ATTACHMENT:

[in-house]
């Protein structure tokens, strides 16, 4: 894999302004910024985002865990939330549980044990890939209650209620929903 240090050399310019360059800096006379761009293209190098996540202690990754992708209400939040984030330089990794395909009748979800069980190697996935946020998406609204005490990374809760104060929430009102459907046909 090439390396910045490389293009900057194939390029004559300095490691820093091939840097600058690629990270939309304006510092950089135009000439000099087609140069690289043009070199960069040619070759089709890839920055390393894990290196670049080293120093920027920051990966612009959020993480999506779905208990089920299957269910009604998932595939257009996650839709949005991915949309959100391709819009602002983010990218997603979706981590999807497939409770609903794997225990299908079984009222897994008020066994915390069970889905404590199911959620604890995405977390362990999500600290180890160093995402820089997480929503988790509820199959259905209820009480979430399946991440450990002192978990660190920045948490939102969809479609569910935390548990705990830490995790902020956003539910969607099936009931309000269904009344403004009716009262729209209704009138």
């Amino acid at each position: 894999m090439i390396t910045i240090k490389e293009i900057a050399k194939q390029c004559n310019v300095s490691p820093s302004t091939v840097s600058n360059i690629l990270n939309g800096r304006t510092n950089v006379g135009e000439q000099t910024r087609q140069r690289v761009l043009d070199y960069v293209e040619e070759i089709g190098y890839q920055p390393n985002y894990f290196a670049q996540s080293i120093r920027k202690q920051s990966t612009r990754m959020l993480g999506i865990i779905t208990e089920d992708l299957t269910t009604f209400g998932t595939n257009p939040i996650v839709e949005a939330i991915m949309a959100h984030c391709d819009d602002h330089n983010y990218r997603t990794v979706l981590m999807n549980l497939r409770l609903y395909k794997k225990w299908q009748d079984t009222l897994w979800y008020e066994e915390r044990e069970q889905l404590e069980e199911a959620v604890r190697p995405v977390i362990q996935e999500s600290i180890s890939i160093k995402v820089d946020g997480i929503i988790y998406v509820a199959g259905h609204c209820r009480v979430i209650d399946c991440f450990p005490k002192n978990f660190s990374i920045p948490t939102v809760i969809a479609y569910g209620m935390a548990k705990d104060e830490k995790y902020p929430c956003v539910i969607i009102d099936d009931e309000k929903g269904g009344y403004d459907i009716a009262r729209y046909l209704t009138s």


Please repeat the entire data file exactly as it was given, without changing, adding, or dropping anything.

[in-house]
């Protein structure tokens, strides 16, 4: 894999302004910024985002865990939330549980044990890939209650209620929903 240090050399310019360059800096006379761009293209190098996540202690990754992708209400939040984030330089990794395909009748979800069980190697996935946020998406609204005490990374809760104060929430009102459907046909 090439390396910045490389293009900057194939390029004559300095490691820093091939840097600058690629990270939309304006510092950089135009000439000099087609140069690289043009070199960069040619070759089709890839920055390393894990290196670049080293120093920027920051990966612009959020993480999506779905208990089920299957269910009604998932595939257009996650839709949005991915949309959100391709819009602002983010990218997603979706981590999807497939409770609903794997225990299908079984009222897994008020066994915390069970889905404590199911959620604890995405977390362990999500600290180890160093995402820089997480929503988790509820199959259905209820009480979430399946991440450990002192978990660190920045948490939102969809479609569910935390548990705990830490995790902020956003539910969607099936009931309000269904009344403004009716009262729209209704009138």
């Amino acid at each position: 894999m090439i390396t910045i240090k490389e293009i900057a050399k194939q390029c004559n310019v300095s490691p820093s302004t091939v840097s600058n360059i690629l990270n939309g800096r304006t510092n950089v006379g135009e000439q000099t910024r087609q140069r690289v761009l043009d070199y960069v293209e040619e070759i089709g190098y890839q920055p390393n985002y894990f290196a670049q996540s080293i120093r920027k202690q920051s990966t612009r990754m959020l993480g999506i865990i779905t208990e089920d992708l299957t269910t009604f209400g998932t595939n257009p939040i996650v839709e949005a939330i991915m949309a959100h984030c391709d819009d602002h330089n983010y990218r997603t990794v979706l981590m999807n549980l497939r409770l609903y395909k794997k225990w299908q009748d079984t009222l897994w979800y008020e066994e915390r044990e069970q889905l404590e069980e199911a959620v604890r190697p995405v977390i362990q996935e999500s600290i180890s890939i160093k995402v820089d946020g997480i929503i988790y998406v509820a199959g259905h609204c209820r009480v979430i209650d399946c991440f450990p005490k002192n978990f660190s990374i920045p948490t939102v809760i969809a479609y569910g209620m935390a548990k705990d104060e830490k995790y902020p929430c956003v539910i969607i009102d099936d009931e309000k929903g269904g009344y403004d459907i009716a009262r729209y046909l209704t009138s």